But maybe most importantly, all 11 of the Jordan Brand’s WNBA athletes are Black women.

“I think these incredible athletes are defining a lot of things about Jordan Brand and are leading real conversations that are impacting culture and our communities across the globe,” said Michael Jordan in a statement. “The world needs female voices, and we can’t ignore that or else we’re not growing. The Jordan Brand is committed to giving women a platform to amplify their voices, which influence, inspire and push culture forward.” 

At the start of the 2021 WNBA season, The Undefeated’s Aaron Dodson caught up with several members of Jordan’s revamped women’s basketball roster, via Zoom after a brand photo shoot with MJ himself, for a roundtable discussion on joining the Jumpman, Moore’s legacy, representation and more.

(It’s also worth noting that the powerful image of MJ surrounded by the Jordan Brand’s WNBA athletes was captured by Ming Smith, the first African American female photographer to have her work acquired by the Museum of Modern Art in New York City.)


How exactly did the opportunity arise to join the Jordan Brand? And what does it mean to you to rep the Jumpman in the WNBA?

Crystal Dangerfield (guard, Minnesota Lynx): I heard a little something during the 2020 season. Then I didn’t hear anything else, so I was like, ‘I don’t know if this is really gonna happen or not.’ But a little over a week after going home from the bubble, I had a Zoom meeting with the brand, and they were like, ‘We want you.’ And everything that they presented to me, I felt like, ‘This is a match made in heaven.’ … It was an easy choice, really … The fact that this is my first endorsement deal … left me speechless. I’m still trying to internalize it all. If you had told me a year ago that this would be possible, I would’ve laughed in your face. Because when you hear Jordan Brand, you think elite. 

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Jordin Canada of the Seattle Storm handles the ball during a game against the Dallas Wings on May 22 at College Park Center in Arlington, Texas.

Jordin Canada (guard, Seattle Storm): I was in the bubble last summer. Toward the end of the regular season, going into the playoffs, my agent called me and was like, ‘Hey, I have an opportunity for you if you’re up for it. I think it’s great.’ She left a voicemail and didn’t tell me what it was exactly. I called her back and  she says, ‘Well … the Jordan Brand really wants to take over your Nike contract.’ I said, ‘Yes.’ Without a doubt, without hesitation. In college at UCLA, I used to say how I wanted to be a part of the Jordan Brand when I graduated. I didn’t get the opportunity but fortunately I got signed to Nike. So when they approached me with this opportunity, I immediately said yes and have loved it ever since I joined. I actually got to wear some of the sneakers in the bubble during the playoffs, even though it wasn’t official. But since I’ve officially become a Jordan Brand athlete, it’s been amazing. I’m glad I made the switch.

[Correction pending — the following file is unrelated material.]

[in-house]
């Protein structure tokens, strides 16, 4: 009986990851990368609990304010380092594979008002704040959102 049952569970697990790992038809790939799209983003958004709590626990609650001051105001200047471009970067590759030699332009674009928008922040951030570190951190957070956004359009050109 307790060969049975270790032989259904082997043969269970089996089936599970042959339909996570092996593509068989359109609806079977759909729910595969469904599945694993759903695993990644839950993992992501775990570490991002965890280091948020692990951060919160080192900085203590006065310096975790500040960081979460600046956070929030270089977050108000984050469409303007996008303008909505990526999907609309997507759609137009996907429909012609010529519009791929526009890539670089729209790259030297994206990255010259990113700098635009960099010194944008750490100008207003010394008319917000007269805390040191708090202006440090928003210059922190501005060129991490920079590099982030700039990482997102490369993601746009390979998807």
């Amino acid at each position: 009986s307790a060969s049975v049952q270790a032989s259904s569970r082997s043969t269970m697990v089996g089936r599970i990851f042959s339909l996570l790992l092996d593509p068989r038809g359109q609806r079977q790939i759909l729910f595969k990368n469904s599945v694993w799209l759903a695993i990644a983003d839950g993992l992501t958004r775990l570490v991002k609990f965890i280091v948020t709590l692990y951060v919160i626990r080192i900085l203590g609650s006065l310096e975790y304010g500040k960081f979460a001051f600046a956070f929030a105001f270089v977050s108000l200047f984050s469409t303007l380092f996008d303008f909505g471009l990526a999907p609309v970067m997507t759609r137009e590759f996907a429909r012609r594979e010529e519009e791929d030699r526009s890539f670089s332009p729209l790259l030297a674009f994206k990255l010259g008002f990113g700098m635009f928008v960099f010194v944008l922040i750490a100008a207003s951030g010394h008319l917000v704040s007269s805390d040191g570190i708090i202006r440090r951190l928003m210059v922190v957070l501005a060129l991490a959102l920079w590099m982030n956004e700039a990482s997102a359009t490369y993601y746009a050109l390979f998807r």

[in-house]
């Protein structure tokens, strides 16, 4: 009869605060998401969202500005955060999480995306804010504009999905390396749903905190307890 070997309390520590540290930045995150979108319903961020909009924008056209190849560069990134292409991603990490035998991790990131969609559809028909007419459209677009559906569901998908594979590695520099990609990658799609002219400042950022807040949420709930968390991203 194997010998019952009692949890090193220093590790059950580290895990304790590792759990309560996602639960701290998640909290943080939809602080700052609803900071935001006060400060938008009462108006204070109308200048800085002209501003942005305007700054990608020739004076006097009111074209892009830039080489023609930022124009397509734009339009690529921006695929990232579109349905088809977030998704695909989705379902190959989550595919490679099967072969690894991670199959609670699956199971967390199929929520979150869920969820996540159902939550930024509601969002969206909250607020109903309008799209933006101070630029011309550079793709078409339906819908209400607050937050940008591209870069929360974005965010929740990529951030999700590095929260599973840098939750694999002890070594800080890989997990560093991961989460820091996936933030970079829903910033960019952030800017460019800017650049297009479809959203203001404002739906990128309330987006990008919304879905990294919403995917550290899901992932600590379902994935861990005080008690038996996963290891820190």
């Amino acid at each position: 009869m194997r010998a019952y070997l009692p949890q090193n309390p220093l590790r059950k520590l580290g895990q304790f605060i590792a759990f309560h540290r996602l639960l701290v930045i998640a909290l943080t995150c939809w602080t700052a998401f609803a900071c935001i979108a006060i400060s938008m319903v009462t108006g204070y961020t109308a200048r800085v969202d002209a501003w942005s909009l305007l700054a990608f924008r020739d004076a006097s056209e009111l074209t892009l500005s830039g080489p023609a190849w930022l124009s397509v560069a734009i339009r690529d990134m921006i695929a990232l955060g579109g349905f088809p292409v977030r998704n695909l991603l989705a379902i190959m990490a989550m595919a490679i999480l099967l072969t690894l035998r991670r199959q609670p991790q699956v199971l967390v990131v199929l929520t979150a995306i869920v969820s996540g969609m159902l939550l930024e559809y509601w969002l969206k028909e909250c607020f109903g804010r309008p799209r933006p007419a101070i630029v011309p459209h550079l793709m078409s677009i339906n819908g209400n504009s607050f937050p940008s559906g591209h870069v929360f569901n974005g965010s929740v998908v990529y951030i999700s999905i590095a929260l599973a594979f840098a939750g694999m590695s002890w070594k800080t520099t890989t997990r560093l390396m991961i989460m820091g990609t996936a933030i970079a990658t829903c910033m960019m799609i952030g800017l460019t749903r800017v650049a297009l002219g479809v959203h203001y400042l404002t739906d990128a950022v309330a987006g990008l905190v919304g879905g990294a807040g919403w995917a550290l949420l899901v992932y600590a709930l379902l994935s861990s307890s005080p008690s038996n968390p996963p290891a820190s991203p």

Te’a Cooper (guard, Los Angeles Sparks): When you get that call like, ‘Jordan wants you to be a part of the brand.’ Then you get invited to a Zoom call, then you’re getting gear … It’s like, ‘Whatttt? You picked ME? No way!’ I was amazed that Michael Jordan knew about me, knew my name and wanted me to be a part of his brand. I was really shocked. I felt real special. 

Dearica Hamby (forward, Las Vegas Aces): Initially, when my agent came to me, I kinda thought I was gonna be telling Jordan why they should sign me. A few years prior, I had been on my agent like, ‘Let’s do Jordan Brand. Let’s do Jordan Brand.’ But at the time, they weren’t really signing many women. We kinda just kept it in our back pocket. Then, after the bubble season, my agent was like, ‘You’re gonna have a meeting with Jordan.’ I thought I was going into the meeting like, ‘Hey, I’m Dearica …, ’ and I go into the Zoom call, there’s a presentation that says, ‘We want you to be a part of Jumpman.’ I was like, ‘Say less!’ Because coming out of college, I told my agent I only wanted to be with Jordan. So, to see this come to fruition, it’s a blessing. I’m thankful. Because I’ve just been myself and it’s worked. 

Aerial Powers (guard/forward, Minnesota Lynx): I’ve worn No. 23 most of my career, because I’ve been watching Jordan all my life. The first sports DVD my dad gave me was a Michael Jordan DVD. So the fact that I’m a part of the brand now is just crazy. So surreal.  

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Guard Te’a Cooper of the Los Angeles Sparks handles the ball during a game against the Dallas Wings on May 14 at the Los Angeles Convention Center.